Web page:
On Verifying the Accuracy of Information: Philosophical Perspectives

Persistent Link:
http://hdl.handle.net/10150/106211
Title:
On Verifying the Accuracy of Information: Philosophical Perspectives
Author:
Fallis, Don
Citation:
On Verifying the Accuracy of Information: Philosophical Perspectives 2004, 52(3) Library Trends
Publisher:
University of Illinois
Journal:
Library Trends
Issue Date:
2004
URI:
http://hdl.handle.net/10150/106211
Submitted date:
2006-10-20
Abstract:
How can one verify the accuracy of recorded information (e.g., information found in books, newspapers, and on Web sites)? In this paper, I argue that work in the epistemology of testimony (especially that of philosophers David Hume and Alvin Goldman) can help with this important practical problem in library and information science. This work suggests that there are four important areas to consider when verifying the accuracy of information: (i) authority, (ii) independent corroboration, (iii) plausibility and support, and (iv) presentation. I show how philosophical research in these areas can improve how information professionals go about teaching people how to evaluate information. Finally, I discuss several further techniques that information professionals can and should use to make it easier for people to verify the accuracy of information.
Type:
Journal Article (On-line/Unpaginated)
Language:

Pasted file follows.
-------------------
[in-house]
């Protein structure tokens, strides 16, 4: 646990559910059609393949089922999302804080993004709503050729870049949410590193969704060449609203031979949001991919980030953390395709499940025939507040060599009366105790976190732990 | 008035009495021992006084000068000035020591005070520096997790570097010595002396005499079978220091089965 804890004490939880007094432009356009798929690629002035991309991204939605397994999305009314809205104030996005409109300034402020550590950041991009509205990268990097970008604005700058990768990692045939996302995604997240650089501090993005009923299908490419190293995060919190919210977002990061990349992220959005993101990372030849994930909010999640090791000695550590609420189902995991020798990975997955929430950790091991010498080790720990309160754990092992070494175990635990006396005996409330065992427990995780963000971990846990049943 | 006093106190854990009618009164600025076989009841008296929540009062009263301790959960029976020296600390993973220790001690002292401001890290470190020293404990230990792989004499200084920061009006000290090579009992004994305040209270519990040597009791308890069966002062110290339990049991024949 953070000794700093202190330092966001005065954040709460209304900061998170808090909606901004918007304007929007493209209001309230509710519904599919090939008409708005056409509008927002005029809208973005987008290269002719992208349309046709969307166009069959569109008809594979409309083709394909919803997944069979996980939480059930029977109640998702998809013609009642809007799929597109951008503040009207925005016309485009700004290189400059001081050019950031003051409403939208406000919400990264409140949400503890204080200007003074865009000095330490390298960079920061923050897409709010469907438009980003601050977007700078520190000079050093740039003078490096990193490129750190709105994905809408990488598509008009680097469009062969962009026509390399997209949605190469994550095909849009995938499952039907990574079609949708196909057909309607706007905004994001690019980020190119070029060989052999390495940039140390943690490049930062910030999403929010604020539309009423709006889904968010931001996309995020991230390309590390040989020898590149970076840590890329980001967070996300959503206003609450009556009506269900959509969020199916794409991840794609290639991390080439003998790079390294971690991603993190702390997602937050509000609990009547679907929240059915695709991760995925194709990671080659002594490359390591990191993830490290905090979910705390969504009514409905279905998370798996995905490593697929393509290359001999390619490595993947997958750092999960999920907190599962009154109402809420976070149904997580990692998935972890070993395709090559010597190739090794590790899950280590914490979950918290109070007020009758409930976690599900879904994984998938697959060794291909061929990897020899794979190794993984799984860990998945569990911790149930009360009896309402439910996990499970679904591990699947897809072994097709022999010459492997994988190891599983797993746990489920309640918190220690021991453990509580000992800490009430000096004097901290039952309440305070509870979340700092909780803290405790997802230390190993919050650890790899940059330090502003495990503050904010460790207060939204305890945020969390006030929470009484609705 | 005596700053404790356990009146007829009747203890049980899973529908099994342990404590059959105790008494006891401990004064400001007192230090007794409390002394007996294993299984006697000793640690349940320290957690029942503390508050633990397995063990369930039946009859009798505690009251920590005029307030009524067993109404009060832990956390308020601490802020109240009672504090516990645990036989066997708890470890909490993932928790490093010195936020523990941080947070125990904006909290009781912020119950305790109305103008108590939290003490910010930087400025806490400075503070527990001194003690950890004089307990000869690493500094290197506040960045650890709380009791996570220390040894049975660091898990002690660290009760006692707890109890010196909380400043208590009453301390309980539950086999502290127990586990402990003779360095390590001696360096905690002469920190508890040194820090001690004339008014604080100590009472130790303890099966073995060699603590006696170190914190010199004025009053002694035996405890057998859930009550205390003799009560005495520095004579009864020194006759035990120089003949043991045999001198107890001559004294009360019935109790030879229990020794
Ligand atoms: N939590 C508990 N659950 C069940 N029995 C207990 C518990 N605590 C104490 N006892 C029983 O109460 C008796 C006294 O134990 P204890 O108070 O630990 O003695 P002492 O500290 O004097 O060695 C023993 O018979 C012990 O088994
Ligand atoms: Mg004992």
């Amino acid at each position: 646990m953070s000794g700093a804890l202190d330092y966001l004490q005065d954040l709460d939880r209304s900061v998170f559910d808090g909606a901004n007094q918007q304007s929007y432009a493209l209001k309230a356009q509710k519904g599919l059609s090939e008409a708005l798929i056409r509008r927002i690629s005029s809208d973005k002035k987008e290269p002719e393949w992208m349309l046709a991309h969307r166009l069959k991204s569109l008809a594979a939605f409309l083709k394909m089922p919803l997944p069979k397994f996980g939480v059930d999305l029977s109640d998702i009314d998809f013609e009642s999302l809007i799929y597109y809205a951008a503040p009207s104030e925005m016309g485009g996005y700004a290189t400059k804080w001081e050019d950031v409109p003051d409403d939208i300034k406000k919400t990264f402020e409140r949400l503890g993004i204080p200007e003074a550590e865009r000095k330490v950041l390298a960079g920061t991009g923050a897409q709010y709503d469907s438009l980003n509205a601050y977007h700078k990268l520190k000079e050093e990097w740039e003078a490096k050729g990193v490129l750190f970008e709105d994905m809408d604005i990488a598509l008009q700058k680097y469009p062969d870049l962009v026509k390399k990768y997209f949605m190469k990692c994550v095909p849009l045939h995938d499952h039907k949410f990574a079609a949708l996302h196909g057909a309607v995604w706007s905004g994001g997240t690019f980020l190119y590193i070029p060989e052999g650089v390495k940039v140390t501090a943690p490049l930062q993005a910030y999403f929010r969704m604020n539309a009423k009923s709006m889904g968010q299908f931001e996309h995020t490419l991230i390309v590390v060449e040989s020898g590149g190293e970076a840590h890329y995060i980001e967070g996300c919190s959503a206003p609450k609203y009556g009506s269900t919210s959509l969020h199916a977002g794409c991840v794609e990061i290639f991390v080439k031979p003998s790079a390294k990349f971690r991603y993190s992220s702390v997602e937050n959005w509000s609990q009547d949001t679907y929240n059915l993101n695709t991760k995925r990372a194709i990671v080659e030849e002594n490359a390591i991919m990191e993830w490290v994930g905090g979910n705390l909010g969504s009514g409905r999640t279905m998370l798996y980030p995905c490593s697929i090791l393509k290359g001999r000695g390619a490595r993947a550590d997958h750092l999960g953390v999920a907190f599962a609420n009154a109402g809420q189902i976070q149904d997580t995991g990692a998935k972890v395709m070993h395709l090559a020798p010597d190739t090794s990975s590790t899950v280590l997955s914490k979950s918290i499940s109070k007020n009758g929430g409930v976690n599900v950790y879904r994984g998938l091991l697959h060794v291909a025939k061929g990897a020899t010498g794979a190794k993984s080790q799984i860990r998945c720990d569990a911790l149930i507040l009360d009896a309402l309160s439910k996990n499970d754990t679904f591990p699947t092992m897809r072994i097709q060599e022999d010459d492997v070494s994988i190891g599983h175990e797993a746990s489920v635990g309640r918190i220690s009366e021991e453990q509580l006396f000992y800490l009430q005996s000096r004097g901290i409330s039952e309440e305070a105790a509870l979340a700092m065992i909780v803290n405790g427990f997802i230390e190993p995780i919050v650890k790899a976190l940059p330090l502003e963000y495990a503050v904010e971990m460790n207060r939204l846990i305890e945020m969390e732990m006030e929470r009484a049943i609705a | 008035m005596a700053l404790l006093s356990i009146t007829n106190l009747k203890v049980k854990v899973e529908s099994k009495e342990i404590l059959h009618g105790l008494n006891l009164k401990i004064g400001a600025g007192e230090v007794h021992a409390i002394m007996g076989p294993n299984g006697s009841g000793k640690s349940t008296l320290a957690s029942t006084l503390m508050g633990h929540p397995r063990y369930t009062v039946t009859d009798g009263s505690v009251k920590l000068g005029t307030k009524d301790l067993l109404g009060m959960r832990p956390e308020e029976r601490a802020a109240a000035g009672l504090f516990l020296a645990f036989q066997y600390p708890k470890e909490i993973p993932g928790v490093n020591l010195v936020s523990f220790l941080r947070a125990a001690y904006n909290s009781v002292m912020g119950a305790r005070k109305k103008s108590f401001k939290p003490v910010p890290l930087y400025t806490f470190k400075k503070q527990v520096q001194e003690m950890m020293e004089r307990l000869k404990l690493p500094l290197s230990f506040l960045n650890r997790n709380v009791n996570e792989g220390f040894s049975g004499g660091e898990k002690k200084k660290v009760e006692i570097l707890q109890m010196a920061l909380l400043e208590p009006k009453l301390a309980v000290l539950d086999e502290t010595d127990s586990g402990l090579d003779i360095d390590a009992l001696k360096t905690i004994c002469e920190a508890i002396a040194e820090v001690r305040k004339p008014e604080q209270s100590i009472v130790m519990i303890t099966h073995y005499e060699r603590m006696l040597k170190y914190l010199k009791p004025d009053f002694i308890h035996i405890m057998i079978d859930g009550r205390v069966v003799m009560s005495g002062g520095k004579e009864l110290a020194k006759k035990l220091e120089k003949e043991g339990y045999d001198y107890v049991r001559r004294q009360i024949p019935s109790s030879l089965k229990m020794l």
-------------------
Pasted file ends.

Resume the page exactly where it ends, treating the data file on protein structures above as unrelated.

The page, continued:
en
Keywords:
Philosophy; Internet; Social Epistemology
Local subject classification:
accuracy; information; testimony; epistemology; verifiability

Full metadata record

DC FieldValue Language
dc.contributor.authorFallis, Donen_US
dc.date.accessioned2006-10-20T00:00:01Z-
dc.date.available2010-06-18T23:42:36Z-
dc.date.issued2004en_US
dc.date.submitted2006-10-20en_US
dc.identifier.citationOn Verifying the Accuracy of Information: Philosophical Perspectives 2004, 52(3) Library Trendsen_US
dc.identifier.urihttp://hdl.handle.net/10150/106211-
dc.description.abstractHow can one verify the accuracy of recorded information (e.g., information found in books, newspapers, and on Web sites)? In this paper, I argue that work in the epistemology of testimony (especially that of philosophers David Hume and Alvin Goldman) can help with this important practical problem in library and information science. This work suggests that there are four important areas to consider when verifying the accuracy of information: (i) authority, (ii) independent corroboration, (iii) plausibility and support, and (iv) presentation. I show how philosophical research in these areas can improve how information professionals go about teaching people how to evaluate information. Finally, I discuss several further techniques that information professionals can and should use to make it easier for people to verify the accuracy of information.en_US
dc.format.mimetypeapplication/pdfen_US
dc.language.isoenen_US
dc.publisherUniversity of Illinoisen_US
dc.subjectPhilosophyen_US
dc.subjectInterneten_US
dc.subjectSocial Epistemologyen_US
dc.subject.otheraccuracyen_US
dc.subject.otherinformationen_US
dc.subject.othertestimonyen_US
dc.subject.otherepistemologyen_US
dc.subject.otherverifiabilityen_US
dc.titleOn Verifying the Accuracy of Information: Philosophical Perspectivesen_US
dc.typeJournal Article (On-line/Unpaginated)en_US
dc.identifier.journalLibrary Trendsen_US
All Items in UA Campus Repository are protected by copyright, with all rights reserved, unless otherwise indicated.